In a symposium called "Integrating Mind, Body and Spirit in Medical Practice,
researchers at Duke Medical Center investigated the role of anger, hostility,
isolation and touch in our wellness. Here are some things you might like to
know from Dennis Meredith's article, "It's All in Your Head: Healing Humanely,"
which reported on the conference.
- In a $30-million study for Enhancing Recovery in Coronary Heart Disease
Patients, Duke and seven other medical centers will study 3,000 coronary
patients who test high on depression and social isolation.
This should give you a heads-up that isolation and depression are health
risks. Half the subjects will be given counseling and group therapy. The
others will receive standard cardiac care as researchers follow their progress.
Stay tuned ...
- "My guess is that pure molecular science or technical intervention probably
address only about 20% of the totality of patients' needs."
So said Chancellor for Health Affairs Ralph Snyderman, who added, "We must
return to our role as healers and find a better way to integrate spirituality
and the art of practice with the science of medicine."
- The "Healing the Heart" program, a 2-week retreat for coronary artery
disease patients features the nuts-and-bolts of good diet and exercise ...
... plus support groups, meditation, mindfulness, and yoga to reduce stress
and increase coping. Of 200 patients who participated in the program, angina
episodes were reduced from six per week to one.
- Learned life skills can reduce angry reactions to everyday frustrations,
and it could be a matter of life or death.
R. and V. Williams, authors of "Anger Kills," described their workshop
for people whose anger could prove hazardous to their health. Learn to determine
whether an anger-producing situation is really important, they say, whether
your feelings are appropriate to the situation, whether it can be changed,
and whether it's worth changing. If you get a 'no' to any of these, talk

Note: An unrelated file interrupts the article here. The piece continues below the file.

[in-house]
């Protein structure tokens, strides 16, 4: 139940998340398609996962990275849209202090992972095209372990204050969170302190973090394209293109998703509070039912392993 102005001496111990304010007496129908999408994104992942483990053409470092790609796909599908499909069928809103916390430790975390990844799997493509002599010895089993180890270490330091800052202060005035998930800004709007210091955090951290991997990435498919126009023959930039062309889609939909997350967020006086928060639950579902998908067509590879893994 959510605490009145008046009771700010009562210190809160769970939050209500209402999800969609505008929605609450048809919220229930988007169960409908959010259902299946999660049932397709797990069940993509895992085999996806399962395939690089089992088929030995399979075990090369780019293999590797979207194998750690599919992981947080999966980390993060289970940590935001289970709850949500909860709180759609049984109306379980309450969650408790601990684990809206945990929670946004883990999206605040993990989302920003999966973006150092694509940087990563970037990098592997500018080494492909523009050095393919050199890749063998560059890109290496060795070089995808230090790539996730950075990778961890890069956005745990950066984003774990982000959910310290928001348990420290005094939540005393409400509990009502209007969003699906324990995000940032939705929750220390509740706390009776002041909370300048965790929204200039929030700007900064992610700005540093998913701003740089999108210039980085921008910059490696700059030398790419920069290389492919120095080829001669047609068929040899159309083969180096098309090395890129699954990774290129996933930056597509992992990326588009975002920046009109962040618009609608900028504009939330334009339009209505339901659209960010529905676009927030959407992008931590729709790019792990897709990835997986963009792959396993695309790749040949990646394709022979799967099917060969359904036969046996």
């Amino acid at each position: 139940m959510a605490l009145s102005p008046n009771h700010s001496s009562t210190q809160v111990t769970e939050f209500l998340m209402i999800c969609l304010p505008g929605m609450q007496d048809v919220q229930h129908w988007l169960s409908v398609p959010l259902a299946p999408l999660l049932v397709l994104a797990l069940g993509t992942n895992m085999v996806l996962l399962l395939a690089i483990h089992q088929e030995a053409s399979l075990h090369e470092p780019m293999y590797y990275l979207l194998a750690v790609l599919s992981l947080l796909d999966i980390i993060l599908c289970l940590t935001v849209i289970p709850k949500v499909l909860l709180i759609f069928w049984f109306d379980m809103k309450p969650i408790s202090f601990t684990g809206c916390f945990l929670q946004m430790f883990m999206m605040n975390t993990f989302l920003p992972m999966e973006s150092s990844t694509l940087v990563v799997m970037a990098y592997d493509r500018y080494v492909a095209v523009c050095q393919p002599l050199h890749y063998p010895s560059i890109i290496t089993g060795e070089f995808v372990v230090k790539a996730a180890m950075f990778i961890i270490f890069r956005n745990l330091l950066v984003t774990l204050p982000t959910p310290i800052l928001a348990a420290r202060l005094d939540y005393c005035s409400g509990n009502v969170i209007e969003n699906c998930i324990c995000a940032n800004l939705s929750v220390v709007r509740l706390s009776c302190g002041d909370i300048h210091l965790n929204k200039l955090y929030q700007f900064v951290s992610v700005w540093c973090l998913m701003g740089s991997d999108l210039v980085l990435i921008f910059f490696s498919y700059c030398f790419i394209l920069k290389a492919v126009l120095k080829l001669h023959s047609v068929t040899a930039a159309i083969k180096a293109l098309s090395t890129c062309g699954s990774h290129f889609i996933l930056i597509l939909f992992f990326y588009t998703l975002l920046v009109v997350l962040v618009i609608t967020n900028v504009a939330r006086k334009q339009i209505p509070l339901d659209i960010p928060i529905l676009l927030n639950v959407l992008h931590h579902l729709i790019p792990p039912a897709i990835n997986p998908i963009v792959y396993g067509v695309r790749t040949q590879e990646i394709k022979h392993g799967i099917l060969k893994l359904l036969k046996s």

yourself out of the anger knowing what it's doing to your body.
- "Anger kills, whether you let it all hang out or whether you keep it
to yourself," said the Director of Duke's Behavioral Medicine Research Center.
As proof, he cited studies of both cardiac and cancer patients. The ones
who got social support and training in managing anger and other negative
emotions had about half the heart attack recurrence and mortality as those
- "Our society needs a compassion revolution in how we relate to one another,"
warned Martin Sullivan, organizer of the conference.
"I saw an interview with Mother Teresa, in which she was asked, 'You've been
in India dealing with illnesses like cholera and AIDS. What is the worst
illness you've ever seen?'" Sullivan told the conference. And she said without
blinking an eye, "The worst illness I have ever seen is the loneliness
and isolation in the West."
- The palpable physical symptom of pain can be controlled by force of mind.
Francis Keefe, director of the Duke Pain Management Program revealed that
pain is not a simple nerve signal traveling from injury to the perceiving
brain, but rather travels parallel routes to many brain centers, including
emotional centers. "The brain has the power to open and shut the pain gateways
along nerve pathways," he said. "Thus your thoughts, feelings and behaviors
-- your physiological responses to pain -- can alter that fundamental pain
- Religious faith reduces stress, anxiety, and depression.
So said Harold Koenig, director of the medical center's Program on Religion,
Aging, and Health. "Such serenity means lower adrenalin and in turn may enhance
the immune system to better fight infections, cancer, heart disease, stroke,
and stomach and bowel problems. What's more, says Koenig, religion offers
critical social support. Therefore you're more likely to comply with medical
- Survey studies by Duke Medical Center's John Barefoot and Redford Williams
revealed the medical hazards of stress.
In a long term study of medical school graduates over decades, 14% who scored
high in stress on a personality test died, while only 2% of those who scored
low on stress died.
- Hostility causes the brain to launch health-damaging signals to the immune
Redford Williams called the nervous system and hormone responses of hostile
people "really a pathway to disease and death." Physiological studies have
revealed that highly hostile people show decreased activity in the protective
parasympathetic nervous system, which normally acts to slow heart rate and
dilate blood vessels.